As the 1998 election approached, everyone expected Kohl to make way for Schäuble, but he blindsided his frustrated protégé by mounting one more campaign. Only after a bitter defeat did the torch pass. Now tasked with rejuvenating a demoralized opposition, Schäuble appointed a young, untested easterner, Angela Merkel—often derided as “Kohl’s girl”—general secretary. Yet the new team had barely begun generating a fresh party program when it was rocked by revelations of CDU campaign finance violations throughout Kohl’s reign. Schäuble was uninvolved in those transactions but faced charges of having transferred an off-the-books donation into party coffers and had to resign in early 2000.
Schäuble’s most controversial policy legacy came in his post as finance minister. Determined to restore traditional German fiscal discipline, Schäuble pushed through a constitutional debt limit and strict austerity, achieving a “black zero” in 2014.
For three decades, Schäuble’s political fortunes had been linked to Kohl’s. Now they rested with Merkel, who succeeded him as chair. Not part of her inner circle, Schäuble seemed to fade into the background. She also dashed his hope of being nominated to the post of federal president in 2004.
Yet when the CDU/CSU regained power in coalition with the SPD a year later, Merkel could not do without Schäuble. He returned as interior minister, pushing through hardline law enforcement and counterterrorism measures that critics assailed as an assault on civil liberties.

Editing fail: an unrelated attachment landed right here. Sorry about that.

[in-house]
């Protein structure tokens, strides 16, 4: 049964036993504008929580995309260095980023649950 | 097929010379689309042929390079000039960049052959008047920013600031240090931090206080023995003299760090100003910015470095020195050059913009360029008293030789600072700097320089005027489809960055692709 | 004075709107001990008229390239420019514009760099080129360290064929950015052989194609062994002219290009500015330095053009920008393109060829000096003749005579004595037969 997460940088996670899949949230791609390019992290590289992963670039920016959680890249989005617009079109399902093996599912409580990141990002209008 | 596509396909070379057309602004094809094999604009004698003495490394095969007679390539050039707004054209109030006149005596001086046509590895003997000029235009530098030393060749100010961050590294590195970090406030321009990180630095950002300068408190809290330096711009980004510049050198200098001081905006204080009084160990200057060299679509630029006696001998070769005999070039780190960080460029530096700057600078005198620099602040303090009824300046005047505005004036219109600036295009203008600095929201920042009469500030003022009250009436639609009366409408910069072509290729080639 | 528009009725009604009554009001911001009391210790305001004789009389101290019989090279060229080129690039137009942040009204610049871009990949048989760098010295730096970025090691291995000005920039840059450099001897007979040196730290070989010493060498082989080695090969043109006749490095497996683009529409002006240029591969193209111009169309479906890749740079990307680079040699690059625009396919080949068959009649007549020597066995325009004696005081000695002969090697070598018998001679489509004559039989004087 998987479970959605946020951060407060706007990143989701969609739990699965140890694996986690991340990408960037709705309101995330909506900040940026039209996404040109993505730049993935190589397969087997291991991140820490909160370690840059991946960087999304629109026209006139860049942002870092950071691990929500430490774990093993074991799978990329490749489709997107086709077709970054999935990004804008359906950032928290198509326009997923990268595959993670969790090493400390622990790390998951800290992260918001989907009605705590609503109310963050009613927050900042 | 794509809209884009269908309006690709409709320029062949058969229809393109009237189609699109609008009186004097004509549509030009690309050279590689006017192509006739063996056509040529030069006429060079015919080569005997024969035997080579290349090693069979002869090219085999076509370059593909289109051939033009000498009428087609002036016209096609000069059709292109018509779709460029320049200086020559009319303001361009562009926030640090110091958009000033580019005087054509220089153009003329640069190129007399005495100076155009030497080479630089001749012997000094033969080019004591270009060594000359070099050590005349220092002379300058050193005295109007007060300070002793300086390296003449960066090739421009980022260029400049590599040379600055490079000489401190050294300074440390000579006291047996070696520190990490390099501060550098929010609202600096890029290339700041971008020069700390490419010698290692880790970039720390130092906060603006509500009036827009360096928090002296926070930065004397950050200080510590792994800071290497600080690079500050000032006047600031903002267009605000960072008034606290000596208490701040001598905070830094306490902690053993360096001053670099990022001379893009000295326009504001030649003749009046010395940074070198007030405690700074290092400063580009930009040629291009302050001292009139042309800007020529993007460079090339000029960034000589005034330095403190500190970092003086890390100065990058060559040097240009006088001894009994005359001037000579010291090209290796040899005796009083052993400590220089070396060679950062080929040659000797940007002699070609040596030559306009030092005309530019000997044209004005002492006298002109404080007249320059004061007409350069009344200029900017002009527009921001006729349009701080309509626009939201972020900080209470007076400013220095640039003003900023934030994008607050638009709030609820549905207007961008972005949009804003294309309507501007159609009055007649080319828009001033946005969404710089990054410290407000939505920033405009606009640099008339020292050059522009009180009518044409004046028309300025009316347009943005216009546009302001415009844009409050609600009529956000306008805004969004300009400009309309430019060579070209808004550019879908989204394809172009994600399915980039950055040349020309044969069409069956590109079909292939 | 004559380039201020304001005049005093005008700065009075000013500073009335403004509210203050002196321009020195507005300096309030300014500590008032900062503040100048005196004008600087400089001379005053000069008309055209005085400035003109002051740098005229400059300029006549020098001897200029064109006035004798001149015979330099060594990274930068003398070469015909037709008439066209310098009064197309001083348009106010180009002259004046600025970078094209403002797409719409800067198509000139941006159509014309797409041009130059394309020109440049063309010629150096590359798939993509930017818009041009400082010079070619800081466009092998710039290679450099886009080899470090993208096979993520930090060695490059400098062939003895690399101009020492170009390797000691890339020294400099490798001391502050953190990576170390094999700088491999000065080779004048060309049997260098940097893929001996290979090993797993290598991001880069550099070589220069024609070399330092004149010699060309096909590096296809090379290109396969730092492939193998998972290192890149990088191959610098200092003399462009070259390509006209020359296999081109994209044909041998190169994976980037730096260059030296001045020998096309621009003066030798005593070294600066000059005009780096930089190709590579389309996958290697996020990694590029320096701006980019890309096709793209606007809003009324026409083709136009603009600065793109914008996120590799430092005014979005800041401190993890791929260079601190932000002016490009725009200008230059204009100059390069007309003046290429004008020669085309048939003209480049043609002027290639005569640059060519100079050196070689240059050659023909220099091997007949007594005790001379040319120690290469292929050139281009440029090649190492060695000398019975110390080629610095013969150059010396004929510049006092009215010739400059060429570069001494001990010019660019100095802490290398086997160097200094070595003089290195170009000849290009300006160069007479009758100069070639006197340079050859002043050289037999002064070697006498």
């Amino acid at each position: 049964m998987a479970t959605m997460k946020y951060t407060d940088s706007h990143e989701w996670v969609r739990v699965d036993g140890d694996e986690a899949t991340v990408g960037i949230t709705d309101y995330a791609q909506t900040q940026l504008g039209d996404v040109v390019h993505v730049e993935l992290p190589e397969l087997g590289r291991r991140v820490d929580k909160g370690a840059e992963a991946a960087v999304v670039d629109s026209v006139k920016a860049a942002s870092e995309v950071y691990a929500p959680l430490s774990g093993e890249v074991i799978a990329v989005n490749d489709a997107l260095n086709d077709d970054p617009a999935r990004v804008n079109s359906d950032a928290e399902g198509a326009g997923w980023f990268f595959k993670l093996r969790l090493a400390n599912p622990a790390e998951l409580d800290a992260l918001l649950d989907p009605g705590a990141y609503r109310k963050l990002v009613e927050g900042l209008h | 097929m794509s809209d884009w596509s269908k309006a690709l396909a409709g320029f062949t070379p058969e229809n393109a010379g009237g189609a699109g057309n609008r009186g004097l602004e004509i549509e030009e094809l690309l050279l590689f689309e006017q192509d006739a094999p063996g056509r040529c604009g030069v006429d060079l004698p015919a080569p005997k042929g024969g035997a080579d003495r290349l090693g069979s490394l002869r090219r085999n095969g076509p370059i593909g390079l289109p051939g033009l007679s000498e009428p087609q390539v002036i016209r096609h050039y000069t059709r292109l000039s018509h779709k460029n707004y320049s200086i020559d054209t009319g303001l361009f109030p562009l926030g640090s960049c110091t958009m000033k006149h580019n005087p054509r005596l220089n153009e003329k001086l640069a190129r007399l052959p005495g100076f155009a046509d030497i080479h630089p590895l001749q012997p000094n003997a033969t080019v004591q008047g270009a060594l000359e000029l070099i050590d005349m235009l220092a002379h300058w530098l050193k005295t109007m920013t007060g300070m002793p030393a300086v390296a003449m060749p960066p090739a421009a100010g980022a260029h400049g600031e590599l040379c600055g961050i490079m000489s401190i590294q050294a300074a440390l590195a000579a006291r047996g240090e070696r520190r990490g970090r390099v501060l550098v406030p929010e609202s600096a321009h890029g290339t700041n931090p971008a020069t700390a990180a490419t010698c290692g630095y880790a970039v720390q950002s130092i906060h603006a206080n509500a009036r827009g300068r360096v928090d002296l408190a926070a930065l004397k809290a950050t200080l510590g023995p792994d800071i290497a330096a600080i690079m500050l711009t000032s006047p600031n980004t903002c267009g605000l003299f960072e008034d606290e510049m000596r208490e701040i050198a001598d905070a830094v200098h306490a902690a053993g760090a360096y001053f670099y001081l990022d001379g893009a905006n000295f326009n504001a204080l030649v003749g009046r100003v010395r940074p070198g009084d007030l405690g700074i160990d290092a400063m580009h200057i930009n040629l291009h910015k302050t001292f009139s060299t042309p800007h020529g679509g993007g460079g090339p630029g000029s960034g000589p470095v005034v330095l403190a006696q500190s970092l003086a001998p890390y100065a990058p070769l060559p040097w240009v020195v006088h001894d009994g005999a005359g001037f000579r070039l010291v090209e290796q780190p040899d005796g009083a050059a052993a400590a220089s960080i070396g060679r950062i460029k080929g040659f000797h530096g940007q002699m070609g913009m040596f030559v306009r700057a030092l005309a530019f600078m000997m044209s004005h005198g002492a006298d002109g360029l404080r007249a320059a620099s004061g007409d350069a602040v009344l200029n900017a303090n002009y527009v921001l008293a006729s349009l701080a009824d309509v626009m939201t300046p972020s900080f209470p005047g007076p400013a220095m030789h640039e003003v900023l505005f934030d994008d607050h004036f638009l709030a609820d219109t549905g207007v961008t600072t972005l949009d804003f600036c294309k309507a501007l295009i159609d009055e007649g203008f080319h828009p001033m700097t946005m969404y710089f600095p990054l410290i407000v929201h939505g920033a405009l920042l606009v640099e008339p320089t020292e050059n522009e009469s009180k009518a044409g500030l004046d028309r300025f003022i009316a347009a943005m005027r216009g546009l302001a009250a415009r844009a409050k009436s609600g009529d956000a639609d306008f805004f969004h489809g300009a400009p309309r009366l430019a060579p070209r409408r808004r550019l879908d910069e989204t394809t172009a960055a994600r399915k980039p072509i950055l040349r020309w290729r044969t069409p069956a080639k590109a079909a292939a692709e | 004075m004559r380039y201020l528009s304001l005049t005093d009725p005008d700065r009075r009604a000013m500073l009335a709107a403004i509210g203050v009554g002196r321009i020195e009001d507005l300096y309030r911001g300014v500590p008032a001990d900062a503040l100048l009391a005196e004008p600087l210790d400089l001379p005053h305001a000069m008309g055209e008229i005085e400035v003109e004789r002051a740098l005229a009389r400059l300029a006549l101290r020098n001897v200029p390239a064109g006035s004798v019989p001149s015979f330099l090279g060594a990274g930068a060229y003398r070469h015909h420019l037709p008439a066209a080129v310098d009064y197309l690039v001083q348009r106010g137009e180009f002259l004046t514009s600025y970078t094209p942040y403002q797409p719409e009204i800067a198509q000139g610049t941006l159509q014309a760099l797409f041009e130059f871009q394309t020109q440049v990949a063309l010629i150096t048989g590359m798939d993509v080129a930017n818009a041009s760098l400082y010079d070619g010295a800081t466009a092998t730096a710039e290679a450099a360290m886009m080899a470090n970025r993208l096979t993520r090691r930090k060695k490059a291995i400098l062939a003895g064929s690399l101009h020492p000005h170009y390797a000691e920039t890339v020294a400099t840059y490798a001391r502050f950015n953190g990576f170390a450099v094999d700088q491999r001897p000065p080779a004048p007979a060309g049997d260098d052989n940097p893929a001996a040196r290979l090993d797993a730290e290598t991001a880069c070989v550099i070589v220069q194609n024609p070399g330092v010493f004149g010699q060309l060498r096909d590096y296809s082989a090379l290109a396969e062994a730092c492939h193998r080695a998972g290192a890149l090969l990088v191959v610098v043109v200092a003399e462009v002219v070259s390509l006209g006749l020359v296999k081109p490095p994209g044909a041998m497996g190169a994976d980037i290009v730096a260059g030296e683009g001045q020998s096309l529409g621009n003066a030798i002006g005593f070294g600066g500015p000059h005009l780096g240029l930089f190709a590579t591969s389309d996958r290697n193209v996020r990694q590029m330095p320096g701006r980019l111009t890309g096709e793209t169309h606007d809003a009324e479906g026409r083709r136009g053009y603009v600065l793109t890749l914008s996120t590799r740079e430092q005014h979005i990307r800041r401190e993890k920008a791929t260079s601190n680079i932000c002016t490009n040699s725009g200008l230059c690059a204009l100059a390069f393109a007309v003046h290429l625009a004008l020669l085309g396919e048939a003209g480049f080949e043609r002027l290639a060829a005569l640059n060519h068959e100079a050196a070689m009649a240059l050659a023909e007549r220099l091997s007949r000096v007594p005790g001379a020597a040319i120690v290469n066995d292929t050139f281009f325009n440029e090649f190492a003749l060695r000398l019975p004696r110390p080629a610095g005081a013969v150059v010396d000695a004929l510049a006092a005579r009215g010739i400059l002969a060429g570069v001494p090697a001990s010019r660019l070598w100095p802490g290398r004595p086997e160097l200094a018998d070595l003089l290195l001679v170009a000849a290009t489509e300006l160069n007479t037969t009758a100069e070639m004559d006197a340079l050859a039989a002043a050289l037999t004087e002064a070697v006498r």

But Schäuble’s most controversial policy legacy came in his next post as finance minister. Lingering costs of reunification and stimulus to reignite growth amid the 2008-09 global recession had left the books badly out of balance. Determined to restore traditional German fiscal discipline, Schäuble pushed through a constitutional debt limit and strict austerity, achieving a “black zero” in 2014—a budget without new borrowing. Union supporters applauded him, but critics would long decry the resulting social spending cuts and straitjacket on public investments.
Schäuble’s priorities had broader impacts. Although a committed European, he characteristically insisted on conformity with German-style rules and fiscal discipline—even if some EU states thus integrated further, faster than others. His austerity almost created that two-tier Europe. While German exports surged and investment flowed in, partners elsewhere—especially in southern Europe—struggled with soaring debt, exerting huge pressure on the Euro. In league with the European Central Bank, Schäuble’s ministry insisted that stabilizing the common currency by bailing these “profligates” out required them to impose harsh austerity. His sermons on the virtues of fiscal rectitude appealed at home but enraged others, above all Greeks facing mass unemployment and poverty.
Throughout his career, Schäuble’s righteousness was the flipside of his intellect and dry wit. Critics could vent frustration with his rigidity, but he was beyond mockery, and his integrity rarely came into question. So perhaps unsurprisingly his final role would be non-partisan: as Bundestag president from 2017 to 2021, he, as usual, upheld order and rules, albeit with a more genial mien. When he at last departed his beloved parliament after fifty-one years, a record unlikely ever to be matched, it was amid demonstrations of genuine respect for this lifelong Staatsdiener.